“Greenback Dollar”


Categorized by a lost love theme ("Don't forget me, little darling") and the line(s) "I don't want your greenback dollar; I don't want your watch and chain." Many versions say that the couple cannot marry because of parental opposition


Most versions of this appear to be pastiches of floating verses -- or at least floating themes. The mention of the "greenback dollar" is so characteristic, however, that I decided to classify this as a separate song. - RBW

This should not be confused with the fiddle tune of the same name, nor the folk-revival song with the chorus "I don't give a damn about a greenback dollar/Spend it as fast as

I can"; the former is a popular fiddle tune, while the latter was composed by Hoyt Axton. Neither is any relation to this song. - PJS

We might note that the line "I don't want your greenback dollar" might have originated in a context not related to a rejected lover: The first "greenbacks" -- i.e. paper money unbacked by gold -- were issued during the Civil War, and they did depreciate significantly, with an average exchange rate of about three greenbacks for two gold dollars, but it sometimes fell to about two to one when Union forces seemed to be in particular trouble.

George Lineberry, the husband of the grand-niece of "Uncle Dick" Weems and "Uncle Frank" Weems, offers what is probably the final word on the matter:

"The Weems String Band (Perry County, TN) traveled to Memphis, TN in 1928 where Columbia was recording groups for the potential '1928 version American Idol.' (NOT).

"[Their] musical numbers were instrumental -- not vocal arrangements. However, Columbia wanted lyrics, i.e. no lyrics -- no record. So the Weems String Band went back to the hotel, created some lyrics (kind of) for their two songs: 'Greenback Dollar' and 'Davy' (sometimes referred to as 'Davy, Davy'). The lyrics met the minimum requirement, but both songs remained basically instrumentals.

The next day they returned to Columbia's 'studio' and recorded both songs, resulting in their only record."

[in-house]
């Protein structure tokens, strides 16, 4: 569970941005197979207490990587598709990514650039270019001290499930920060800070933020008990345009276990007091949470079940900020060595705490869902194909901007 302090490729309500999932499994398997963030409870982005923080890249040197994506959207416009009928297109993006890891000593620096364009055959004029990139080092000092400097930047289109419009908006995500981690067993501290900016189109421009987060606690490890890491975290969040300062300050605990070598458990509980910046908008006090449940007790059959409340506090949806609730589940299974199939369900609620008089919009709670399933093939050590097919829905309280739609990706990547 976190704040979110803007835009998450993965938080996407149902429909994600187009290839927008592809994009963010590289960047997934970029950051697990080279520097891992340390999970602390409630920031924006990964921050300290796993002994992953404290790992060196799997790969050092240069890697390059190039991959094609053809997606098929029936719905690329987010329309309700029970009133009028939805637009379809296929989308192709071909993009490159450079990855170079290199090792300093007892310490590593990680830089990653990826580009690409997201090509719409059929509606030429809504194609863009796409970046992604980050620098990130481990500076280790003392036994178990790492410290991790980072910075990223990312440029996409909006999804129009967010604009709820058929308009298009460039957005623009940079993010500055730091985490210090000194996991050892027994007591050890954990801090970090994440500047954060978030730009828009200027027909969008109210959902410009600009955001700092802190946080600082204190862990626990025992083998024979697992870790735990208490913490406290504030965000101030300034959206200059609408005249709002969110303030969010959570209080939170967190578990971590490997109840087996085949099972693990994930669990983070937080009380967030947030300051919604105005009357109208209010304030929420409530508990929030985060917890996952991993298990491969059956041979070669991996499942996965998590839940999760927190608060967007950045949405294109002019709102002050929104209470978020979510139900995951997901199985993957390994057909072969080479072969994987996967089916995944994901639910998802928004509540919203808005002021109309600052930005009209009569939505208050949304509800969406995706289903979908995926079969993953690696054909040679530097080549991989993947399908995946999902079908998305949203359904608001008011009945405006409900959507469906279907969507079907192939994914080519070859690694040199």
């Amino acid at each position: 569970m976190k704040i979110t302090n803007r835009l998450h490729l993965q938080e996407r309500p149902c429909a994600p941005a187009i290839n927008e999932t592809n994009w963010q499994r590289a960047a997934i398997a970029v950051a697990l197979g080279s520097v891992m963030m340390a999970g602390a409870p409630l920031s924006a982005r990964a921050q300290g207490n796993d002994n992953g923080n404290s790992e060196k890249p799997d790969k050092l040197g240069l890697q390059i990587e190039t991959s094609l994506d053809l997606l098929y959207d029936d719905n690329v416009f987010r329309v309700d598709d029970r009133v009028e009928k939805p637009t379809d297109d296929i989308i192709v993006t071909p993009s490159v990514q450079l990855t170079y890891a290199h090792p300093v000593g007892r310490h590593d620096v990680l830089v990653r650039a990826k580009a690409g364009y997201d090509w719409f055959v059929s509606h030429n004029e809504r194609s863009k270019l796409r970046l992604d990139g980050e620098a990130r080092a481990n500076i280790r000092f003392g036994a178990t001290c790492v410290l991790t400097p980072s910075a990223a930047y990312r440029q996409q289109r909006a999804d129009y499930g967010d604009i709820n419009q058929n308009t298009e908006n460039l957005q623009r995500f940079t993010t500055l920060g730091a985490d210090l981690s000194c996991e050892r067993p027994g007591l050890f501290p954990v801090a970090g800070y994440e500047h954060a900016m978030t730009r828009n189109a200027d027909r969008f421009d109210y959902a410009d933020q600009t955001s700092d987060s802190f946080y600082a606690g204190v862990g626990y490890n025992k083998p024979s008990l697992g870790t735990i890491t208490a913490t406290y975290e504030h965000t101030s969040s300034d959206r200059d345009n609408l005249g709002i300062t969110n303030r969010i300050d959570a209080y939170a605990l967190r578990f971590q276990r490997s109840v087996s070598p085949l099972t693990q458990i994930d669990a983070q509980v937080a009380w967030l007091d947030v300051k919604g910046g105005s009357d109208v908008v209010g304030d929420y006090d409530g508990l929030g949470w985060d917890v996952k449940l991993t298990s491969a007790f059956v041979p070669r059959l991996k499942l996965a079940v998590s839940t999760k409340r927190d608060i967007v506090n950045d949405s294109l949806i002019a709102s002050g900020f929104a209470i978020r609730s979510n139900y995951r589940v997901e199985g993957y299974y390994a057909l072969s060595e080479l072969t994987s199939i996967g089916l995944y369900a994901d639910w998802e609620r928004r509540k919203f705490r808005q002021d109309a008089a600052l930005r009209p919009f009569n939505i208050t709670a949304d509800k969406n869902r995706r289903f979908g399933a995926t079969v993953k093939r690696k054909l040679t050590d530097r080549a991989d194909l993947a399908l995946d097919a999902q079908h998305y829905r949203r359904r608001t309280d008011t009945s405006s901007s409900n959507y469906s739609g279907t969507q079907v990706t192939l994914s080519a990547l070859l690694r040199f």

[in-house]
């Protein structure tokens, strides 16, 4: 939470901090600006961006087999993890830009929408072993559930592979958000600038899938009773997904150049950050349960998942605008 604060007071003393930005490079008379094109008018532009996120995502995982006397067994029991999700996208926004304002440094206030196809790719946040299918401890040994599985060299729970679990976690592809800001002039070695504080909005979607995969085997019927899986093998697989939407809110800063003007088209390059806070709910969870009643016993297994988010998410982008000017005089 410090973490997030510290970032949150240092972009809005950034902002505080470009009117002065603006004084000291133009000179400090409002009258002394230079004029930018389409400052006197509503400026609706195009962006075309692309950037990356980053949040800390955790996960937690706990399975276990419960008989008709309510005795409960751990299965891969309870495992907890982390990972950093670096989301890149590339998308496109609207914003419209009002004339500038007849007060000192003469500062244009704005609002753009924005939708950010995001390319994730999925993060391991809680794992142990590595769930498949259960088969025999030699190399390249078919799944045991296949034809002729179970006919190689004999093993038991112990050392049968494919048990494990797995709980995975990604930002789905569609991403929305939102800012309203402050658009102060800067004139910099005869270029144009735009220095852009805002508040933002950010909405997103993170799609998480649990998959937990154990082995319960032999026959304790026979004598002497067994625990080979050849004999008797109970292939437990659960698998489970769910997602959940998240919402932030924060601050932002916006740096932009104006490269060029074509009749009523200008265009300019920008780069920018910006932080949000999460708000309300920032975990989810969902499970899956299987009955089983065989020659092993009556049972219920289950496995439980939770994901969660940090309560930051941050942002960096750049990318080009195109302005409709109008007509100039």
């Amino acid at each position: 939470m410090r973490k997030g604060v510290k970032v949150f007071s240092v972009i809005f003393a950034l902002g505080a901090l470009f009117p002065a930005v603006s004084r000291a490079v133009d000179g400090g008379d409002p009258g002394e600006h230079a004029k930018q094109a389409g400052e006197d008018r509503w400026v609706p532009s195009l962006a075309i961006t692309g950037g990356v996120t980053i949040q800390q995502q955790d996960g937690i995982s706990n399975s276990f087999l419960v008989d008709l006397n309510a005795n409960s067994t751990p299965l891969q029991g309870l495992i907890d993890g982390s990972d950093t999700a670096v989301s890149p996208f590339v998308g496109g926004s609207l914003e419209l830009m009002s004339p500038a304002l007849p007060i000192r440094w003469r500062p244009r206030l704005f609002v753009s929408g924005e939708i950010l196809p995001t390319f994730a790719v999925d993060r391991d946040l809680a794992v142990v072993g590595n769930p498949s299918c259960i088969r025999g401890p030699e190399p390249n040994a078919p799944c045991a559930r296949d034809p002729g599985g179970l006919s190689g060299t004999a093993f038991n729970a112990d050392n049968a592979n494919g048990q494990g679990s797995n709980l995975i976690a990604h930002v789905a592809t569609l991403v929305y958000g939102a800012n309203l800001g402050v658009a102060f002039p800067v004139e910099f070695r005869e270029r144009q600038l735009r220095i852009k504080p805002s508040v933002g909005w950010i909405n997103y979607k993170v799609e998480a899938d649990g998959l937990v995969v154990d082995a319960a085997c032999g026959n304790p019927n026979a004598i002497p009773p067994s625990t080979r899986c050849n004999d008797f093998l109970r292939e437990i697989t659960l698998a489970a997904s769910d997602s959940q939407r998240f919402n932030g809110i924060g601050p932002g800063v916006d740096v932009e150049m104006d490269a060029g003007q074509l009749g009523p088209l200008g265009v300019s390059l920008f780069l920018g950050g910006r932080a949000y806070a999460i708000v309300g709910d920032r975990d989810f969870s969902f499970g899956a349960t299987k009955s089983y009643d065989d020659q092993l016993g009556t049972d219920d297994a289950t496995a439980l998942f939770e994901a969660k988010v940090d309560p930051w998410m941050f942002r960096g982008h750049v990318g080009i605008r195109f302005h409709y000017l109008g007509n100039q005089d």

In the case of "Greenback Dollar," it appears that other hillbilly musicians (presumably operating under the same "get some words or get lost" imperative) proceeded to supply their own lyric grafts to produce the confusion of words found in the recording list. - RBW

Same tune

  • Dixon Brothers, "Greenback Dollar - Part 2" (Bluebird B-6462, 1936)
  • J. E. Mainer's Mountaineers, "Answer to 'Greenback Dollar'" (Bluebird B-7151/Montgomery Ward M-7301, 1937)
  • Wiley, Zeke & Homer, "Greenback Dollar - Part 3" (Bluebird B-7426, 1938)

Cross references


  • Callahan Bros., "Greenback Dollar" (Conqueror 8682, 1936)
  • [Clarence] Ashley & [Gwen] Foster, "Greenback Dollar" (Vocalion 02554, c. 1933)
  • J. E. Mainer's Mountaineers, "Greenback Dollar" (Bluebird B-6090 [as Daddy John Love?], 1935)
  • Weems String Band, "Greenback Dollar" (Columbia 15300-D, 1928) [see notes]


  1. Randolph 733, "Don't Forget Me, Little Darling" (4 texts, 2 tunes, but only "A" and "B" are this song; "D" is "Don't Forget Me, Little Darling"; "C" is probably composite)
  2. Randolph/Cohen, pp. 504-505, "Don't Forget Me, Little Darling" (1 text, 1 tune -- Randolph's 733A)
  4. Roud #3420
  5. BI, R733


Author: unknown
Earliest date: 1928 (recording, Weems String Band)
Found in: US(So)